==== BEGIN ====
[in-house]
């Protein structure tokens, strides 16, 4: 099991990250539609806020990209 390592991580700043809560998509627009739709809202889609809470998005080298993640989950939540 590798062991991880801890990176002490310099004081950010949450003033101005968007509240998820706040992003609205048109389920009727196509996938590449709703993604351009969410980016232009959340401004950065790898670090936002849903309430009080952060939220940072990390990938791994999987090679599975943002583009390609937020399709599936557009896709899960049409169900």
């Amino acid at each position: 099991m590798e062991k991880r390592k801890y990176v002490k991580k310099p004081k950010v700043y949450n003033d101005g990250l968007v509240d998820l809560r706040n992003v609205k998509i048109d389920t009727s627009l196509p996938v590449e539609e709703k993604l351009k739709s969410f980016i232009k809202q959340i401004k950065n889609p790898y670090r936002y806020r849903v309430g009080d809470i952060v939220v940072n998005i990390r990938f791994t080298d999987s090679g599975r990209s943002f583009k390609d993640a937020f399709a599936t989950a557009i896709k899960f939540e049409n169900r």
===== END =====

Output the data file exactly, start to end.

[in-house]
């Protein structure tokens, strides 16, 4: 099991990250539609806020990209 390592991580700043809560998509627009739709809202889609809470998005080298993640989950939540 590798062991991880801890990176002490310099004081950010949450003033101005968007509240998820706040992003609205048109389920009727196509996938590449709703993604351009969410980016232009959340401004950065790898670090936002849903309430009080952060939220940072990390990938791994999987090679599975943002583009390609937020399709599936557009896709899960049409169900």
């Amino acid at each position: 099991m590798e062991k991880r390592k801890y990176v002490k991580k310099p004081k950010v700043y949450n003033d101005g990250l968007v509240d998820l809560r706040n992003v609205k998509i048109d389920t009727s627009l196509p996938v590449e539609e709703k993604l351009k739709s969410f980016i232009k809202q959340i401004k950065n889609p790898y670090r936002y806020r849903v309430g009080d809470i952060v939220v940072n998005i990390r990938f791994t080298d999987s090679g599975r990209s943002f583009k390609d993640a937020f399709a599936t989950a557009i896709k899960f939540e049409n169900r």